Sorry, Matthew McConaughey, but travelling between stars like in Interstellar just isn't possible

Kevin McCarthy gives the movie 5 out of 5 stars

The quest to travel among the stars has been a dream for generations – but can it be done?

The new blockbuster film Interstellar, released this week, is only the latest attempt to portray this audacious vision of journeying beyond the solar system to neighbouring stars and planets of the Milky Way galaxy.

Sci-fi aficionados and starry-eyed space engineers have come up with devices of all kinds from multi-generation, ark spaceships to using exotic cosmic highways that warp space and time, like the wormholes we see used in the movie Interstellar.

But in the real world, the idea of zipping across the galaxy in a giant spaceship at warp speed a la Star Trek is still in the realm of science fiction when it comes to existing technology. However, there are researchers who are seriously investigating possibilities of interstellar exploration.

One sobering fact is that the main barrier to reaching for the stars is the sheer distances involved. Everything in our solar system beyond the Earth is literally tens to thousands of millions of kilometres away. For example, Mars is our closest neighbouring planet at 150 million kilometres away, while Neptune is lies some 4 billion kilometres away from us. But these distances are peanuts when talking about the gulf between the stars.

The stars are separated by such grand distances that we use the term light years – the distance a beam of light can travel in a year – which turns out to be just under a whopping 10 trillion kilometres. The closest star to us is the Alpha Centauri system, at 4.3 light years away. Meanwhile, most of the other twinkling light we see in the night sky are at an average 50 light years from Earth. Do the math and the possibility of interstellar travel is definitely a daunting one.

Travelling those mid-numbing distances would involve technology that needs to go way beyond what our current chemically-propelled rockets can do.

Our current propulsion systems are simply too slow. To send humans to the moon, asteroids or Mars, it requires trip times measured from days to months, which is considered do-able. But going to the outer solar system and visiting Saturn and its moons at some 1.2 billion kilometres from Earth, a one-way trip may take some five to seven years, using current technologies. That’s fine for our robotic emissaries, like Voyager or Cassini, but for humans that is a bit on the slow side.

For example, if we could hop on a souped-up space shuttle and wanted to go to Alpha Centauri, it would take 100,000 years just to get there.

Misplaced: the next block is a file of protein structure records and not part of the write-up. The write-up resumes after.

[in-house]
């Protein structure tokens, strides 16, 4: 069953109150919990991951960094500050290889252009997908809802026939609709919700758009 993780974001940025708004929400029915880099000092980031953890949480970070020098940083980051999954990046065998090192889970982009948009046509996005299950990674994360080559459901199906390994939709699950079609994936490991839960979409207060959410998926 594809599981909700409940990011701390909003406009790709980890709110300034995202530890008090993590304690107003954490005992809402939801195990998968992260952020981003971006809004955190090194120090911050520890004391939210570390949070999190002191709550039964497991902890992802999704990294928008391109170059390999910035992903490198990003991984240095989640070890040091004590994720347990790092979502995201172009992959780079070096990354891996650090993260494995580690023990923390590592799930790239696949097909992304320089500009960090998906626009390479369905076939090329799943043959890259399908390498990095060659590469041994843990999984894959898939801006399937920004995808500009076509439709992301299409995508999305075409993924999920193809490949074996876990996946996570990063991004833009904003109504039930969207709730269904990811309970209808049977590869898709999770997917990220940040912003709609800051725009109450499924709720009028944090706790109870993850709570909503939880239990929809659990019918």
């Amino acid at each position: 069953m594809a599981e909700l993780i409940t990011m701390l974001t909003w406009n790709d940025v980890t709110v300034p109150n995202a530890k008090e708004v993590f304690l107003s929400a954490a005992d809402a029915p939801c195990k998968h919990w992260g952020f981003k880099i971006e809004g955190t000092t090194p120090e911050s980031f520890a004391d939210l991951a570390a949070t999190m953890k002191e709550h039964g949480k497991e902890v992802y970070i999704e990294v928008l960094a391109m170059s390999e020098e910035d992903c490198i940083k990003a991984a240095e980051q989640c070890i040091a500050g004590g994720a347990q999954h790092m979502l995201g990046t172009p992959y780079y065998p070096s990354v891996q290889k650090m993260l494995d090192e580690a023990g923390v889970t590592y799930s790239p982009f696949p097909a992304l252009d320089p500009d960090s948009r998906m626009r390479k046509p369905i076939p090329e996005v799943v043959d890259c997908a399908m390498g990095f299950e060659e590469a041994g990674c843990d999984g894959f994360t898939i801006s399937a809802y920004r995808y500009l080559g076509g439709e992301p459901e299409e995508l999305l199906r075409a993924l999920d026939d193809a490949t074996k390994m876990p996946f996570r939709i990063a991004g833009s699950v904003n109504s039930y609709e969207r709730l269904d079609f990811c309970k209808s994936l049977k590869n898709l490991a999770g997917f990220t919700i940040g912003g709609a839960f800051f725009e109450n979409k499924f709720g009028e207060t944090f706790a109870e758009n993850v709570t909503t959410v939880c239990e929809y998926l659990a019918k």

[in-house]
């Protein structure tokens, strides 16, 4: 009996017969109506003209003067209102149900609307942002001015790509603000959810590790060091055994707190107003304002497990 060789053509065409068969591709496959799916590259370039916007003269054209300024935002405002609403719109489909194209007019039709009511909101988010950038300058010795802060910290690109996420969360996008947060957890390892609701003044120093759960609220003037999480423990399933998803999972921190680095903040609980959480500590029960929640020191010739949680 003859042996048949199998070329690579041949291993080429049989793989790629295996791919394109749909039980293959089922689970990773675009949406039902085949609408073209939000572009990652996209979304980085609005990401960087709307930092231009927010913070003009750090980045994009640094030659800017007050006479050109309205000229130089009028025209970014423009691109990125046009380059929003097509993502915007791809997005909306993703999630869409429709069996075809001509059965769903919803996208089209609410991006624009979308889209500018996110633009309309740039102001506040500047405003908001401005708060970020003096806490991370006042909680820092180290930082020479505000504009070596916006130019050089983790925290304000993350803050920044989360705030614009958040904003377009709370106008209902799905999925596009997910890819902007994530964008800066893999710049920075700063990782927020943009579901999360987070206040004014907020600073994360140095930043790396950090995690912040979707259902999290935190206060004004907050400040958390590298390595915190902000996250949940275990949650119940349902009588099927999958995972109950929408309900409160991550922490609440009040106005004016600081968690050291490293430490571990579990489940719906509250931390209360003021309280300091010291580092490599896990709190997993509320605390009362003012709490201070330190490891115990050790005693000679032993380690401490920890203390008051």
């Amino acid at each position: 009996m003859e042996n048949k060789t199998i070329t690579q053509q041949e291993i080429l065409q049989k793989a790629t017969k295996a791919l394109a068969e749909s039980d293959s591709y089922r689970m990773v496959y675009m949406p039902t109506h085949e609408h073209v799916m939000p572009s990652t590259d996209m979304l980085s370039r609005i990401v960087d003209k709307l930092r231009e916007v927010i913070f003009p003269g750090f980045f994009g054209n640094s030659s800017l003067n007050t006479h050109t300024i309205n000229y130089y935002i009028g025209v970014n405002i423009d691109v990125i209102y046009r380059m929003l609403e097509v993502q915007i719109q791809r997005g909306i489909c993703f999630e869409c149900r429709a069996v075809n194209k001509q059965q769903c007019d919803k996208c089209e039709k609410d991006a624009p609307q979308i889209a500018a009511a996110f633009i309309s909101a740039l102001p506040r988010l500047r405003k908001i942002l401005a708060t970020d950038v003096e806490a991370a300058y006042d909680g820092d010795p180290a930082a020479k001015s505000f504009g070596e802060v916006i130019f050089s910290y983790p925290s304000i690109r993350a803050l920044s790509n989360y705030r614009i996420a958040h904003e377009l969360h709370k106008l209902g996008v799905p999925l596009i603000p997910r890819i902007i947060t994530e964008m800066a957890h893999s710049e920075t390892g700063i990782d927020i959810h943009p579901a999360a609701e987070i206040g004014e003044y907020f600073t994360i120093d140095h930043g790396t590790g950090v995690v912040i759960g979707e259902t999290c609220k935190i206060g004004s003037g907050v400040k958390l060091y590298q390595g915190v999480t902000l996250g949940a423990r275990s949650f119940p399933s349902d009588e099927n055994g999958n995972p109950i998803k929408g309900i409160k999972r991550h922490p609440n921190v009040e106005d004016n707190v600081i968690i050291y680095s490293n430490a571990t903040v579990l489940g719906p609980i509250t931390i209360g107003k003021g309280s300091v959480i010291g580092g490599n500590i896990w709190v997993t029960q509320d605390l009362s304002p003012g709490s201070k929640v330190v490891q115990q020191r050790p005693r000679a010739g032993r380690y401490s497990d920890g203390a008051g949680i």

Starry-eyed space engineers have come up with next-generation rockets by using ion propulsion, nuclear drives and solar sails – all of which are slow-boat methods of travel using a tiny but constant thrust which can build up speed over time. Using these devices, researchers estimate a spaceship could possibility attain speeds that are close to 10 per cent of the speed of light in just a few short years of travel. These ideas, however, would only cut the journey to the closest stars to decades or centuries.

And as for the wormhole used in the Interstellar movie to surpass all the limitations on human deep space travel, unfortunately it remains only theoretically possible. We have never seen one in nature. But, to the film’s credit, astrophysicist Kip Thorne, who proved on paper that wormholes could actually exist, worked as a science consultant on the film.

But all hope is not lost. One NASA physicist is trying to do the impossible – working on the idea of faster-than-light technology, popularly known as warp drive. While Einstein’s theory of relativity states that nothing can go faster than light, NASA physicists are trying to get around this law of the universe, using a loophole of sorts.

The idea is to artificially create a warp bubble that would compress space in front of a spaceship and expand it in behind, so that the ship actually can travel in space-time while staying in place. While it is still only equations and a design on a computer screen, the team is trying to test their theories in the lab on a small scale, just to see if it works in the real world.

If they can prove that the concept works, it may mean that Star Trek-style voyages across the cosmos may move from science fiction to non-fiction in the not-so-distant future.